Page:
Originally from the Marche region of Italy but starting being bred to its present kind in the United Kingdom in the 19th century, the Ancona breed produces approximately 220 small white eggs per year.
The Ancona gives off a small appearance and are mostly grey with white stripes wrapping around their body.
Unfortunately, if you want a chicken as a pet, this breed is not the right option as they are jittery and will need their feathers clipped frequently because they are infamous for flying out of their chicken pens!
Chicken Breed #6: Plymouth Rock Chickens
The Plymouth Rocks are similar in physical feature with the Ancona breed. The only difference is that they are larger in size, and lay an estimated small to medium sized, light brown 200 eggs annually.
On the other hand, unlike the Ancona breed, Plymouth Rocks make excellent pets owing to the fact that they appeal to being free and possess a friendly and docile nature.
Chicken Breed #7: Hamburg Chickens
Laying around 200 small to medium white glossy eggs per year, the Hamburg breed originated from Germany. What is so distinctive about them is that their feathers are similar to the coat of a Dalmatian’s, which are white with black.
Besides their white and black spot feathers, the Hamburg breed can have black with golden tipped feathers as well. Nevertheless, keep in mind that this breed is very hostile in small spaces and prefer to roam around.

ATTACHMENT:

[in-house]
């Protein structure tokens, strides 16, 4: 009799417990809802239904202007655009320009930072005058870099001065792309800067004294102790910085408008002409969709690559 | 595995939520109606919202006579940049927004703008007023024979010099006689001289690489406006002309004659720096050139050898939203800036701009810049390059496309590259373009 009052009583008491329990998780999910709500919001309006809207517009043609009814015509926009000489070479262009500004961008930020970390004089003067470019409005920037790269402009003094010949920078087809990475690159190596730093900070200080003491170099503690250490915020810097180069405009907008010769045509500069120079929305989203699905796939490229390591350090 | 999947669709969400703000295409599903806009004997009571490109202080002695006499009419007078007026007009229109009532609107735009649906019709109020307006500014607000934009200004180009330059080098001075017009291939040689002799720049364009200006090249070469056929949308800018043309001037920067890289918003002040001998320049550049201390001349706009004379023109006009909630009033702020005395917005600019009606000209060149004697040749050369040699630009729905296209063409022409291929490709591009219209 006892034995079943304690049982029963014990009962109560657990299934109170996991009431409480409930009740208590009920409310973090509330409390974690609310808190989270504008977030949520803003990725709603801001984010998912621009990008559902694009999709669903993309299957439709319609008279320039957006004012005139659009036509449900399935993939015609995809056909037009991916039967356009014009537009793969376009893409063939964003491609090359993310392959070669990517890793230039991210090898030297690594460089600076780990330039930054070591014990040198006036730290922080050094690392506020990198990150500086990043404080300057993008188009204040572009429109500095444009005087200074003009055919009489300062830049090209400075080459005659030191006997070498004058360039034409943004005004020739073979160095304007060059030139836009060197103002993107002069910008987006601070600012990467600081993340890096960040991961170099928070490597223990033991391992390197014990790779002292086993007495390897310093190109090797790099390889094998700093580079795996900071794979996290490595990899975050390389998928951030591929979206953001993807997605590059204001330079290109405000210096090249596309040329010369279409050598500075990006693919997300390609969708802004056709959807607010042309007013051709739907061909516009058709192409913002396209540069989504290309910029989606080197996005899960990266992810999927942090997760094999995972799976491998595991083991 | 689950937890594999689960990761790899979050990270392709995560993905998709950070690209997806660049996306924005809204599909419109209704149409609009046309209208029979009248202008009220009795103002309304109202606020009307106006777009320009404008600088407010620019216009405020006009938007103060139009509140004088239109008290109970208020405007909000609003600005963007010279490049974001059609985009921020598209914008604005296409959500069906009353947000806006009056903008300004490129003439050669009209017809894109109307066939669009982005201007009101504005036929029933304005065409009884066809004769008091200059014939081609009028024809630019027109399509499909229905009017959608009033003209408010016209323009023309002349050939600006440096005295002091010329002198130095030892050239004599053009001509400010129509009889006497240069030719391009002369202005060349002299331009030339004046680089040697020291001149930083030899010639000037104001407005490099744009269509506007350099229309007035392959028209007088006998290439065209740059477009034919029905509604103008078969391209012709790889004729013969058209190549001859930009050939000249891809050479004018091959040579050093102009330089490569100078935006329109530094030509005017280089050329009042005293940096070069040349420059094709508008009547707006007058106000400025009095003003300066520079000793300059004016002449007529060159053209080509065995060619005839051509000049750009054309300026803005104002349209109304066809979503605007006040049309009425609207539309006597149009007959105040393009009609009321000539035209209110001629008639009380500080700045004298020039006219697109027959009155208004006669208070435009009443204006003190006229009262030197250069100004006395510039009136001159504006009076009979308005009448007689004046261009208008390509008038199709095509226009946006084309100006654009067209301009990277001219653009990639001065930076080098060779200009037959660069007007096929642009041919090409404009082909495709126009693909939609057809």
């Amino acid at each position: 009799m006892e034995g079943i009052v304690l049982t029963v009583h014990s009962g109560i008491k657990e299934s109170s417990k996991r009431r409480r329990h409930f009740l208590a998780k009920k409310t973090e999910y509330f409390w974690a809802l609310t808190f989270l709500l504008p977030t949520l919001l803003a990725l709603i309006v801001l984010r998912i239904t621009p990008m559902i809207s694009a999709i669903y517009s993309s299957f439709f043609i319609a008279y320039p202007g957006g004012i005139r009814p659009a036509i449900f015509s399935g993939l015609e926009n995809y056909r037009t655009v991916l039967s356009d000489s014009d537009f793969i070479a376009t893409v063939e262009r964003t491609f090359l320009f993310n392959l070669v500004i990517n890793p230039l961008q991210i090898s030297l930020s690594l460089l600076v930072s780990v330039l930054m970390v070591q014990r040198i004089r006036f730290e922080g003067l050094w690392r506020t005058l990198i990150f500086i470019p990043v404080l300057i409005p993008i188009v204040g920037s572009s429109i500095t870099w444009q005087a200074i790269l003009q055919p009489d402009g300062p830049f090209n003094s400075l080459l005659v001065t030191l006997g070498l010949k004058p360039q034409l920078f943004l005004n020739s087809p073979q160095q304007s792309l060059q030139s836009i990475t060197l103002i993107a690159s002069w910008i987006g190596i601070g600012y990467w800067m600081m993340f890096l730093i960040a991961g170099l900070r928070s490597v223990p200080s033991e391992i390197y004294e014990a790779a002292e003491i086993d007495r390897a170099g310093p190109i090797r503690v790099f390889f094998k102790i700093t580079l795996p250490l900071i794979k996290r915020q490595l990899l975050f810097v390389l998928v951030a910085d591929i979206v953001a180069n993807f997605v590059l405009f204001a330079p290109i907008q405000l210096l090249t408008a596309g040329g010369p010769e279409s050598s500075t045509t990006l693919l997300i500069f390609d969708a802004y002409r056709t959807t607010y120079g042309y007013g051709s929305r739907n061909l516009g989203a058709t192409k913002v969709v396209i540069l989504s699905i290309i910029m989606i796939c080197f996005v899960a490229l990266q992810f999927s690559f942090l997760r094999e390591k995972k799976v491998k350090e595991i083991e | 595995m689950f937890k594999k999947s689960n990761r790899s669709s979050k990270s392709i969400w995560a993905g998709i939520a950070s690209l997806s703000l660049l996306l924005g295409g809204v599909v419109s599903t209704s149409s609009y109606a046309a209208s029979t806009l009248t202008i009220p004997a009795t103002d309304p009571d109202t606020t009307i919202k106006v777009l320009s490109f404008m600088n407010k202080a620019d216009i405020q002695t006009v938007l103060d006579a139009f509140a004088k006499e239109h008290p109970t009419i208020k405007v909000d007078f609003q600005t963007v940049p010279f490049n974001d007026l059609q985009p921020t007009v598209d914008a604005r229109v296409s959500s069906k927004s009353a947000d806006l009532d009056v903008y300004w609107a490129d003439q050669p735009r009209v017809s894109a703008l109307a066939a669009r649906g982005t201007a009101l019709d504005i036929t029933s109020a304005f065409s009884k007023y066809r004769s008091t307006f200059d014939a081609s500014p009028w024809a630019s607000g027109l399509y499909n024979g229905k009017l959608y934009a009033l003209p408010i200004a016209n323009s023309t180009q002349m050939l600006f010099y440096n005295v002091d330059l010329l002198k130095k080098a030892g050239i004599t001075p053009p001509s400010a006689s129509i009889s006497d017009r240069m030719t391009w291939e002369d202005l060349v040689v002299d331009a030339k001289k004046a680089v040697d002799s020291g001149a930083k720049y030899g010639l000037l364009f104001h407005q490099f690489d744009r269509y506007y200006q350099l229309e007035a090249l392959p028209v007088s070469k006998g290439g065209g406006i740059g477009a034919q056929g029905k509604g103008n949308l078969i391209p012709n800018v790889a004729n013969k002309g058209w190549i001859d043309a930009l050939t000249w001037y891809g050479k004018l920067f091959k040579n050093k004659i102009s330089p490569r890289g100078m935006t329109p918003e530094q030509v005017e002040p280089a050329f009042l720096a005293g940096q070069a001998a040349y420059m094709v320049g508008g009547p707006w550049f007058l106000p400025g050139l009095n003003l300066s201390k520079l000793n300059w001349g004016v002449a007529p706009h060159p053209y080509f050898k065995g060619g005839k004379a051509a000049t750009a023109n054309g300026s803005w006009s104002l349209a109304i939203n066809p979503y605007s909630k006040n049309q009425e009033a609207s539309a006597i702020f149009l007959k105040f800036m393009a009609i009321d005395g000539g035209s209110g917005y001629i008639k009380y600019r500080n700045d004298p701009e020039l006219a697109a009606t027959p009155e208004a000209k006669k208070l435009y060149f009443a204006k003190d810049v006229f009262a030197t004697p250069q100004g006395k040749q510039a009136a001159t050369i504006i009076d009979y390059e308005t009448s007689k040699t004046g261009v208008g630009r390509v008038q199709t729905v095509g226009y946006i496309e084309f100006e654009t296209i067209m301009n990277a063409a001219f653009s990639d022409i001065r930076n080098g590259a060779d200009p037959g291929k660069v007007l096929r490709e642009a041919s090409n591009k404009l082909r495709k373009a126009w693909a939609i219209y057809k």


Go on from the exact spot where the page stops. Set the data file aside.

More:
Chicken Breed #8: Barnevelder Chickens
A native to Holland, the mainly black-with-brown tipped glossy feathered Barnevelder breed lays 200 small to medium, light brown eggs per year. Because this breed cannot fly as well as most other hens, they make a superb garden pen pet.
You can watch a video that gives you a brief overview of the Barnevelder breed. It will give you an idea as to whether this particular breed is right for you.
Chicken Breed #9: Marans Chickens
Originated in Marans, France and imported to the United Kingdom in the 1930s, Marans are another “dual purpose” breed that are unique for both their meat quality and the 200 vibrant dark brown eggs that they produce annually.
They acquire a predominantly dark grey with white feathers. Additionally, even though these hens are gentle, they are not easily trained, therefore, they do not make ideal pets.
Chicken Breed #10: Buff Orpington Chickens
Although this breed is the top easily tamed, the Buff Orpingtons only lay 180 eggs per year, which is around one eggs every two days. Originally from Kent, England, they have a beautiful golden-yellow color with a thick layer of feathers.
On the contrary, Buff Orpingtons are inclined to being unmanageable during the summer season. Regardless, they still make for impeccable pets.
Start Raising Your Own Chickens Today!
So there you have it! These are the top ten chicken breeds that do wonderful jobs supplying us with our quality eggs. If you are interested in having a pet chicken, the first step is deciding what breed characteristics you are looking for.
For example, do you want a wild chicken or an easily tamed one? Do you prefer a breed that is known to lay more eggs annually?
These are all effective questions to consider when choosing the right chicken breed pet. Remember that the more eggs your hen can lay per year, the more scrambled eggs you will have the opportunity to savor!